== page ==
Letters To The Editor

Letter: The Missouri: Why Not?

Having recently attended the Missouri Navigators Meeting at Jefferson City, Mo., I heard much about recent improvements that have been made to that waterway by the Corps of Engineers. While researching for the Old Boat column, I came across a letter to the editor that appeared in the October 1, 1938, issue of The Waterways Journal that had parallels to the present-day situation regarding the Missouri.

The letter was written by Capt. Thomas P. Craig of Boonville, Mo. Craig had been the master of the 1,180 hp. diesel towboat Franklin D. Roosevelt for the Inland Waterways Corporation (Federal) when that boat and tow made what was considered the initial regular commercial trip between St. Louis and Kansas City in June of 1935. Federal then made scheduled runs in that trade as improvements were made that extended service all the way into Sioux City, Iowa.

Capt. Craig began his letter of 1938 by asking “Will the Missouri River ever lose its reputation as a wild, treacherous, dangerous and unnavigable river for commercial purposes? I am beginning to doubt it.” Craig goes on to say that he had approached owners of towboats and barges suggesting that they utilize the Missouri, only to be scoffed at.

Capt. Craig noted the many improvements that had been made to the navigable channel of the Missouri River and stated, “The Missouri of today is as tame as a lamb compared to 20 years ago.” He concluded his letter by saying, “I repeat the remark of Maj. Gen. J.L. Schley, chief, Army Engineers, after he completed a trip down the river recently. ‘The Missouri River has a permanent, navigable and usable channel, so why not use it?’”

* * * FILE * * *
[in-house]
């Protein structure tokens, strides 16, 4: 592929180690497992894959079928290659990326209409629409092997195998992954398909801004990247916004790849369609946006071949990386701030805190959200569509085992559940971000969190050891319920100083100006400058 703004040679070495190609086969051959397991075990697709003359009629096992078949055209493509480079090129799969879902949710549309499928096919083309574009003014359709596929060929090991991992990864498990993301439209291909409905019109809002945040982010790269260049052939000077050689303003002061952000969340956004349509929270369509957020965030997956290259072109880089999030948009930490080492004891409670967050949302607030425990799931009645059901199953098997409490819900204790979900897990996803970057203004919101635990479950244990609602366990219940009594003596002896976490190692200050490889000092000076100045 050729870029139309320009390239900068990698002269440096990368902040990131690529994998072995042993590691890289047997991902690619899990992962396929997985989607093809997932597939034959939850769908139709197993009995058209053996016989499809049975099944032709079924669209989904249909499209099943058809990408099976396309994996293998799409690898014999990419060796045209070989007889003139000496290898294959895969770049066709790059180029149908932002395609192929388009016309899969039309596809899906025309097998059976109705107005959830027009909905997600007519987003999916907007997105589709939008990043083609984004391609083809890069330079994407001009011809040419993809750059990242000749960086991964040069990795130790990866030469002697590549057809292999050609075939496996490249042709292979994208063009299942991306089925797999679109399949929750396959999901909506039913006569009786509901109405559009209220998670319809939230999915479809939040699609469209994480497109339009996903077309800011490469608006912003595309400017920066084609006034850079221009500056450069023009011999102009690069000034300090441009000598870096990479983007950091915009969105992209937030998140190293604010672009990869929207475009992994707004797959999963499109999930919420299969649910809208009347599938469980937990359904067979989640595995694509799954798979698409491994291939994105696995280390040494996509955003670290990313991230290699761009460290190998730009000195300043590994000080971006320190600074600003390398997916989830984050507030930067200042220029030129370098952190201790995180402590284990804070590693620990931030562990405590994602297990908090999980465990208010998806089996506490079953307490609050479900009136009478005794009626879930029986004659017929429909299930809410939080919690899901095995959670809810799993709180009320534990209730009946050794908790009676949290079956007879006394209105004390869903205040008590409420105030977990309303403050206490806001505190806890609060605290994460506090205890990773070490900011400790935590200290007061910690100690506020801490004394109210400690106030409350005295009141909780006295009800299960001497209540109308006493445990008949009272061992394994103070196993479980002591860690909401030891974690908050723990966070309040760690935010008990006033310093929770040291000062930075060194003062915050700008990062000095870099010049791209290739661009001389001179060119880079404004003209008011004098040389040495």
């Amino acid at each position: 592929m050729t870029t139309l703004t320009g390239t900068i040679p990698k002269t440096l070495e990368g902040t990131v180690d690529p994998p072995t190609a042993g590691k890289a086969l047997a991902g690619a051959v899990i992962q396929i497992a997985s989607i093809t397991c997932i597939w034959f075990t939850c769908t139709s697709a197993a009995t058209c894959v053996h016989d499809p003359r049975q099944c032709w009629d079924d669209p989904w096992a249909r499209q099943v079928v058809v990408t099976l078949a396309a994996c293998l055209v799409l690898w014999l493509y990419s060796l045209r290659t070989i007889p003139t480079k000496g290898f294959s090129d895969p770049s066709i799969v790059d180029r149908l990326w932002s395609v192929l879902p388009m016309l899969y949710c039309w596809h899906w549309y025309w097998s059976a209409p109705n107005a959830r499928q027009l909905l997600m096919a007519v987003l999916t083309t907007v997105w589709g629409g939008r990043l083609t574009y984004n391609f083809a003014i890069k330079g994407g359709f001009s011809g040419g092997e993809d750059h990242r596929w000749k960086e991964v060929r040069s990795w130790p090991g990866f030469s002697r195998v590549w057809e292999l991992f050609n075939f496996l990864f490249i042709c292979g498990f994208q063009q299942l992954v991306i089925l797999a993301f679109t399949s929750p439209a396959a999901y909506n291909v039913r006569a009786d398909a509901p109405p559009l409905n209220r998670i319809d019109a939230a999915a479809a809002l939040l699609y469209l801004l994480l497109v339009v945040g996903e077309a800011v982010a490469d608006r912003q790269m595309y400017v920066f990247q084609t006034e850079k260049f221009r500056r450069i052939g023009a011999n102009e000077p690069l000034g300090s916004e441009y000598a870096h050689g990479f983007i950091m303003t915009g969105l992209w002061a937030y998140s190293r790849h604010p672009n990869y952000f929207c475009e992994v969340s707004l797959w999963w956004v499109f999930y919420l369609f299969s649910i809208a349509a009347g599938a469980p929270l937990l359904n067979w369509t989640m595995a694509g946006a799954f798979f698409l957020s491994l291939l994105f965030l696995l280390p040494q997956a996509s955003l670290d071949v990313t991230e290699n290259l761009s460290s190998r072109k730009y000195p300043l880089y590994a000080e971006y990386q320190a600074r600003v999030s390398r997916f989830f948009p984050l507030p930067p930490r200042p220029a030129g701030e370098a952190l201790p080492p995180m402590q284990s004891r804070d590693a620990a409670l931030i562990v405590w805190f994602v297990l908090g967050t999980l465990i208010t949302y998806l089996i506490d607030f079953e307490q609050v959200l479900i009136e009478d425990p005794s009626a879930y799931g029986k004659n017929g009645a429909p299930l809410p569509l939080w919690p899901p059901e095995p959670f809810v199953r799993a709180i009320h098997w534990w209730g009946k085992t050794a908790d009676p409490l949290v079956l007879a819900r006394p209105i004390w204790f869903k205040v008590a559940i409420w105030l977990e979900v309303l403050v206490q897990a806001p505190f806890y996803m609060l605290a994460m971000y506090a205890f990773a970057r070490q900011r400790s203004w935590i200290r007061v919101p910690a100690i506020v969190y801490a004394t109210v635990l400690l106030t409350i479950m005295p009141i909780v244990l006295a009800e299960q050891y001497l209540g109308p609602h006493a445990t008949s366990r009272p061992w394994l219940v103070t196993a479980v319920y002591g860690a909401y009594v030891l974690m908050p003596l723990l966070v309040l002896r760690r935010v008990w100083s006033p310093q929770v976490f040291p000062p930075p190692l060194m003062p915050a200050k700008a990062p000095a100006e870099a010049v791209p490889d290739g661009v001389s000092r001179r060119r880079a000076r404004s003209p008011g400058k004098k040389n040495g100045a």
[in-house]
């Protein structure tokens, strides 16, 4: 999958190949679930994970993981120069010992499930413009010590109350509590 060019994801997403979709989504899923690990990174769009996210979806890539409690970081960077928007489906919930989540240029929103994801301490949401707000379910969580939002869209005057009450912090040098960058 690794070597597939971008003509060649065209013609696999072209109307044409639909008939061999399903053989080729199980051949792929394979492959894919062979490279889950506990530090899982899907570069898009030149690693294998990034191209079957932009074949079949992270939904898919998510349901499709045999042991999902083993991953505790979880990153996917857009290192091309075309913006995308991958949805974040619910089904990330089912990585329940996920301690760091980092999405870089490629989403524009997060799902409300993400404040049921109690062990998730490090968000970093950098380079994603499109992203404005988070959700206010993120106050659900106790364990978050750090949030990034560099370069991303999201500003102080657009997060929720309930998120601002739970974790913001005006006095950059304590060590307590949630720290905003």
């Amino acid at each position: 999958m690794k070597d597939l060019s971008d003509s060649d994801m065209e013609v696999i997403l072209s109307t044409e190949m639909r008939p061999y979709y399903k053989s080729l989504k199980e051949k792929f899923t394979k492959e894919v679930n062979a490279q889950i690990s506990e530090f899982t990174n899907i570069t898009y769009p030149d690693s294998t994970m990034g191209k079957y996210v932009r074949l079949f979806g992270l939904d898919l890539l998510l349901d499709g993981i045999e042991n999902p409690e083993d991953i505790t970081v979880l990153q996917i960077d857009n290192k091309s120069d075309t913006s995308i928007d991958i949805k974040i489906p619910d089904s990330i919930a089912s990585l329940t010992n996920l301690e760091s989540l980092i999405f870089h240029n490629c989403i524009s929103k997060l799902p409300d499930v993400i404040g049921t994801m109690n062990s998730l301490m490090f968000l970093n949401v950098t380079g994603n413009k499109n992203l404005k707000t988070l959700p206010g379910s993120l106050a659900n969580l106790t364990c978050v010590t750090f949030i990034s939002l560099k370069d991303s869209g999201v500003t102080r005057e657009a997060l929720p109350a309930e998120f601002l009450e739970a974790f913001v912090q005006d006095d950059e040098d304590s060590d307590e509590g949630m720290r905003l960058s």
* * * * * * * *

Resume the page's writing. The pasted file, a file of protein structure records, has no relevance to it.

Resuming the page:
Now, 86 years later, the Missouri River still seems to have a reputation as an unreliable stream. This is due primarily to circumstances that came about over a decade ago when a prolonged drought and attacks by environmental activists caused issues that almost ceased navigation on the waterway. Now, however, vast improvements have been made to training structures by the Corps, more improvements are planned, and traffic is returning to that river. The Missouri of today is certainly not the unreliable stream that it was 15 years ago, and I have worked it semi-regularly as a pilot over that time.

While some challenges remain, primarily due to present-day drought conditions, those won’t last forever. The Corps continues its work, and the Coast Guard has pledged to have the cutter Gasconade devote 100 percent of its time to the stream this season. To those who remain skeptical, I echo Capt. Thomas P. Craig of long ago by saying the Missouri is there. “Why not use it?”

Capt. David K. Smith

Flatwoods, Ky.